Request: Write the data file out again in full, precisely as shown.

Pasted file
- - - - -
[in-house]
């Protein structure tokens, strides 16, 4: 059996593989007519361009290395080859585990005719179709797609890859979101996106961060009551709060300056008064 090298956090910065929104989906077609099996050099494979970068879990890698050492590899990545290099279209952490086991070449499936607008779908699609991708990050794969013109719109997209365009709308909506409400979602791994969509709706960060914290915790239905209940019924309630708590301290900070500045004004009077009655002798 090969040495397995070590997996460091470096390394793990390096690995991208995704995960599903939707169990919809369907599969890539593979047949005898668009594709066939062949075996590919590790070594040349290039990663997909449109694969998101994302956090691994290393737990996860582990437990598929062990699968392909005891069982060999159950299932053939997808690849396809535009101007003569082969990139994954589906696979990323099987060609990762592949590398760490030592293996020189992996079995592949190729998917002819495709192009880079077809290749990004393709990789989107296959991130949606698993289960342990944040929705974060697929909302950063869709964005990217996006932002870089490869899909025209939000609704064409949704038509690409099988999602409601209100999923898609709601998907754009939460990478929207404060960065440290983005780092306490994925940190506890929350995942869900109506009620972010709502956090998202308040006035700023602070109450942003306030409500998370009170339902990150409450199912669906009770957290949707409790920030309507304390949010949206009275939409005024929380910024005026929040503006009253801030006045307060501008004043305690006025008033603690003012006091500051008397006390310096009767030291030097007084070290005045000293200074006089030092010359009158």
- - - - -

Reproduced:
[in-house]
């Protein structure tokens, strides 16, 4: 059996593989007519361009290395080859585990005719179709797609890859979101996106961060009551709060300056008064 090298956090910065929104989906077609099996050099494979970068879990890698050492590899990545290099279209952490086991070449499936607008779908699609991708990050794969013109719109997209365009709308909506409400979602791994969509709706960060914290915790239905209940019924309630708590301290900070500045004004009077009655002798 090969040495397995070590997996460091470096390394793990390096690995991208995704995960599903939707169990919809369907599969890539593979047949005898668009594709066939062949075996590919590790070594040349290039990663997909449109694969998101994302956090691994290393737990996860582990437990598929062990699968392909005891069982060999159950299932053939997808690849396809535009101007003569082969990139994954589906696979990323099987060609990762592949590398760490030592293996020189992996079995592949190729998917002819495709192009880079077809290749990004393709990789989107296959991130949606698993289960342990944040929705974060697929909302950063869709964005990217996006932002870089490869899909025209939000609704064409949704038509690409099988999602409601209100999923898609709601998907754009939460990478929207404060960065440290983005780092306490994925940190506890929350995942869900109506009620972010709502956090998202308040006035700023602070109450942003306030409500998370009170339902990150409450199912669906009770957290949707409790920030309507304390949010949206009275939409005024929380910024005026929040503006009253801030006045307060501008004043305690006025008033603690003012006091500051008397006390310096009767030291030097007084070290005045000293200074006089030092010359009158």